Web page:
Using a sample of syndicated loans to private equity (PE)-backed IPO companies, we examine how a third-party bank relationship influences the syndicate structure of a loan. We find that a stronger relationship between the lead bank and the borrower’s PE firm enables the lead bank to retain a smaller share of the loan and form a larger and less concentrated syndicate, especially when the borrower is less transparent. A stronger PE-bank relationship also attracts greater foreign bank participation. Our findings suggest that the lead bank’s relationship with a large equity holder of the borrower facilitates information production in lending.
Analyzing a sample of hedge fund daily returns from Bloomberg, we find a seasonal pattern in their risk taking. During earlier months of a year, poorly performing funds reduce risk. The reduction is stronger for funds with higher management fees, shorter redemption periods, and recently deteriorating performance, consistent with a managerial aversion to early fund liquidation. Towards the end of a year, poorly performing funds gamble for resurrection by increasing risk. It is largely achieved by increasing exposure to market factors, and can be linked to stronger indirect managerial incentives during the second half of a year.
We propose a dynamic version of the dividend discount model, solve it in closed-form, and assess its empirical validity. The valuation method is tractable and can be easily implemented. We find that our model produces equity value forecasts that are very close to market prices, and explains a large proportion of the observed variation in share prices. Moreover, we show that a simple portfolio strategy based on the difference between market and estimated values earns considerably positive returns. These returns cannot be simply explained neither by the Fama French 3-factor model (even after adding a momentum factor) nor the Fama French 5-factor model.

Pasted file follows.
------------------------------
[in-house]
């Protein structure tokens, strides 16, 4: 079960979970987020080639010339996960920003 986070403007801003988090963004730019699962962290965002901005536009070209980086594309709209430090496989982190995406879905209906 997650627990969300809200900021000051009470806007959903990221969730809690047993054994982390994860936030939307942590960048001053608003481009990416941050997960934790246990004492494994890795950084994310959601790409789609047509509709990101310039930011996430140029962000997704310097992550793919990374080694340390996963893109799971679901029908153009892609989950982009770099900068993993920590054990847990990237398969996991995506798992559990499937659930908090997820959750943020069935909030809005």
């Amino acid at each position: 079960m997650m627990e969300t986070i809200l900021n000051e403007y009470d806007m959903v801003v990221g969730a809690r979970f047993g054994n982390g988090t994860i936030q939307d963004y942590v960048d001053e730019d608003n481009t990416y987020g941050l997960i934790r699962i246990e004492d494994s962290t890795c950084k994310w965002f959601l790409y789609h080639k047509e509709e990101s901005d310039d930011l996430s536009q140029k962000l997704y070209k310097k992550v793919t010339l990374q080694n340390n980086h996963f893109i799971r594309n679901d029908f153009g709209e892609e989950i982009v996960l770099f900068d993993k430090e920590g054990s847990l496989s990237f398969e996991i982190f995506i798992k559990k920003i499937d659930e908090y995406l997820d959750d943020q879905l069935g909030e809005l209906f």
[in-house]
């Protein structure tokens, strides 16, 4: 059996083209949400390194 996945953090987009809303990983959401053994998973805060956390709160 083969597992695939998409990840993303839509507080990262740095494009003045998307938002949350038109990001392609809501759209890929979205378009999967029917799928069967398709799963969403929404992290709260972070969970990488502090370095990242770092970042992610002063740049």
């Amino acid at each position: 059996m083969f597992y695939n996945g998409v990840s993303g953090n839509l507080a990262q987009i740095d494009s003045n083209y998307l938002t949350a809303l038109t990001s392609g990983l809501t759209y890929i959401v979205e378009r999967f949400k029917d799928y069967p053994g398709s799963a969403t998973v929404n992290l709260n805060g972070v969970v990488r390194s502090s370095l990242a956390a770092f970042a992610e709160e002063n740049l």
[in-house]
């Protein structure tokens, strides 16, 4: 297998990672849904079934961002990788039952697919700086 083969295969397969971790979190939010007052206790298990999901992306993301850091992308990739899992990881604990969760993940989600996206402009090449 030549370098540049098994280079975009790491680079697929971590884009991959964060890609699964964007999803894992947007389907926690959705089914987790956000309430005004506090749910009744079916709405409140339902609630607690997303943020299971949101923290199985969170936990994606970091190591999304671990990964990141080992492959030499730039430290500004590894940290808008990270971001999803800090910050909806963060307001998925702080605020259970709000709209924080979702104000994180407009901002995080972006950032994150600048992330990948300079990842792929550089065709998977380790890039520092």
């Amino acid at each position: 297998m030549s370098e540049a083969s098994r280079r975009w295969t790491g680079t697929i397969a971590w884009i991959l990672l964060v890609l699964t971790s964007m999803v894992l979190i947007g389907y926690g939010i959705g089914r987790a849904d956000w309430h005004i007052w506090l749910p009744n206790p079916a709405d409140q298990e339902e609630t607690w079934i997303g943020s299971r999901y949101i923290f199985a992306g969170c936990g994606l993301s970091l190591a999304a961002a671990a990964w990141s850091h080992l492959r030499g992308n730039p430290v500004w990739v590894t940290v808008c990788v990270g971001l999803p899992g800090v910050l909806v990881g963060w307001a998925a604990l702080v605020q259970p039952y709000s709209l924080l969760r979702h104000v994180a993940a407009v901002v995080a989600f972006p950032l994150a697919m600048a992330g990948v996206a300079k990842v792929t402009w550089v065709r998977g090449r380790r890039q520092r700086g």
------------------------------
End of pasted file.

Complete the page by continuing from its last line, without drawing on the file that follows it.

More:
Robert Shiller shows that Cyclically Adjusted Price to Earnings Ratio (CAPE) is strongly associated with future long-term stock returns. This is often interpreted as evidence of market inefficiency. We present two findings contrary to such an interpretation. First, if markets are efficient, stock returns should be higher than the riskfree rate. We find that even when CAPE is in its ninth decile, future 10-year stock returns, on average, are higher than future returns on 10-year U.S. Treasurys. Thus, the results are largely consistent with market efficiency. Second, consistent with a risk-return tradeoff, we find that CAPE is negatively associated with future stock market volatility.
This paper studies a dynamic investment model with moral hazard. The moral hazard problem implies an endogenous financial constraint on investment that makes the firm’s investment sensitive to cash flows. I show that the production technology and the severity of the moral hazard problem substantially affect the dependence of the investment-cash-flow sensitivity on the financial constraint. Specifically, if the production technology exhibits almost constant returns to scale in capital or the moral hazard problem is relatively severe, the dependence is negative. Otherwise, the pattern is reversed to some extent. Moreover, the calibrated benchmark model can quantitatively account for the negative dependence of investment and Tobin’s Q on size and age observed in the data.